Nov 13 2013
In recent months, a number of schools have approached us who are in the process of reviewing the whole of their maths provision and are looking for a new way of teaching numeracy. Even though our products work as an effective intervention (and we’ve chosen to call our kits, ‘Beat Dyscalculia), our multi-sensory approach works for any child and learning style and makes sure that children have a good understanding of number concepts rather than just learning by rote. And our boxes fit with the new National Curriculum in Numeracy which will be brought in in 2014. (Read more here)
Here’s a recent case study from Helen Cusack, Head Teacher of St Mary’s Catholic Primary School in Birmingham:
In St. Mary’s, the learning of early mathematics had been characterised by the children engaging with a ‘coded system’ of digits and numbers before gaining a solid grasp of number. Despite much discussion and in spite of some very high results at both KS1 and especially at KS2 there was a growing concern about the quality of real grasp of number amongst our youngest pupils. Believing that concrete and visual learning are necessary before abstract learning can develop we decided to purchase Beat Dyscalculia from Addacus to strengthen this gap.
All teachers and teaching assistants have undergone 6 hours of training, led by facilitator Celia Stone, who developed these resources.
The training offered the staff the opportunity to use all of the equipment and to be taken through Books 1, 2 and 3 very methodically with opportunities to try out some of the pupil exercises, to reflect on the inter relationships between the cards, strips and Addacus (e.g. colour coding) and to discuss what constituted a solid grasp of the number 3(i.e. the ‘threeness’ of three) or 10 or 100.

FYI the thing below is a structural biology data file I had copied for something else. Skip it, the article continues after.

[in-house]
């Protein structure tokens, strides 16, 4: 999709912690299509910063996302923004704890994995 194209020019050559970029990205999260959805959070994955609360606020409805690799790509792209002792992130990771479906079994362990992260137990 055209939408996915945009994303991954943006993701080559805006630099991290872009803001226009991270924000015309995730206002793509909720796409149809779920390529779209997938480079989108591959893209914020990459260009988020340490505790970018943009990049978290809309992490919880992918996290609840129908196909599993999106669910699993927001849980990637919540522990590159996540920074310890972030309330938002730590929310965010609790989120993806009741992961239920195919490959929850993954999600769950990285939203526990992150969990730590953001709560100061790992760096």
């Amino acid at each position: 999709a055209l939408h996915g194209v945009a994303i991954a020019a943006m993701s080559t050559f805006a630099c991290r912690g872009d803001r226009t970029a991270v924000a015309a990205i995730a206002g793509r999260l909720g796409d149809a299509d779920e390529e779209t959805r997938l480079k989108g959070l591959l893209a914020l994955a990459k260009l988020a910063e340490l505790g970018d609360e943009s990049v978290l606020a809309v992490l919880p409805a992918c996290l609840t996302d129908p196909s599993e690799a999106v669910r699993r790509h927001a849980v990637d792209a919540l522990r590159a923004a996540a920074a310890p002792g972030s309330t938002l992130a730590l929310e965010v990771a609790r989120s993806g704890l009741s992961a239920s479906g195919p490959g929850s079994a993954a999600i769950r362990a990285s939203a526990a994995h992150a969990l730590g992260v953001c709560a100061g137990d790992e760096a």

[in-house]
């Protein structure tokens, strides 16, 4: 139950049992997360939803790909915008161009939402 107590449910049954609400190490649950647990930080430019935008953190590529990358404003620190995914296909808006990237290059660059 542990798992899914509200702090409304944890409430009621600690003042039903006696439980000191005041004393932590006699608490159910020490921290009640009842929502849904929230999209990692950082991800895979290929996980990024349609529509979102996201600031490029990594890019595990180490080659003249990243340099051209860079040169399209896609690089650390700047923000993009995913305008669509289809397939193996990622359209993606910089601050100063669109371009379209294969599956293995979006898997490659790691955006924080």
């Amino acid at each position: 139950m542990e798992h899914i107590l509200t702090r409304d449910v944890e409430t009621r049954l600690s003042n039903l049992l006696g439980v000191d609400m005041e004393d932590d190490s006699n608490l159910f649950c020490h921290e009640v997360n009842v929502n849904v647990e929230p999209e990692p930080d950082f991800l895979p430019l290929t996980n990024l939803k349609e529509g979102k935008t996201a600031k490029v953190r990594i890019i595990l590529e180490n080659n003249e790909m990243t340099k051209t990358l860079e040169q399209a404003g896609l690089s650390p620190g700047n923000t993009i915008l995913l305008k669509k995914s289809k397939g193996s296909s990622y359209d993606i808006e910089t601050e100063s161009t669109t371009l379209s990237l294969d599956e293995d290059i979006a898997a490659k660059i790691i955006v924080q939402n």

The staff have been absolutely on board with the philosophy of Beat Dyscalculia from Addacus and are in the process of reformulating their own thinking and teaching of maths. It has become a ‘hot topic’ in the staffroom and the professional support and discussions are truly wonderful. To this end, it has been a very unifying experience.
The staff has piloted the scheme in several year groups. Some of their comments highlight the gaps in numerosity and mathematical understanding of the children as well as raising questions on how best to employ the resources – how to assess which children need it most.
“The children enjoy using the equipment. Its logical links of colour and shape to number digits and dot cards make it easier for children to “see” the quantities they are asked to work with and compare one number with another to answer questions such as, “What is 1 more or less than this number?” The children’s vocabulary has been strengthened by the short narratives about the number 1, 2 and 3 and they enjoy using such vocabulary as “unique, solitary, pair, twin, trio” and they have told their own stories using similar terminology.
One difficulty that has emerged for these children is the use of the symbol =; the word cards help to explain this means “is” but the children also need to know that the balance between both sides of an equation should have the same value though may have a different appearance.”
To find out more about Beat Dyscalculia or to book training for your school, please contact us.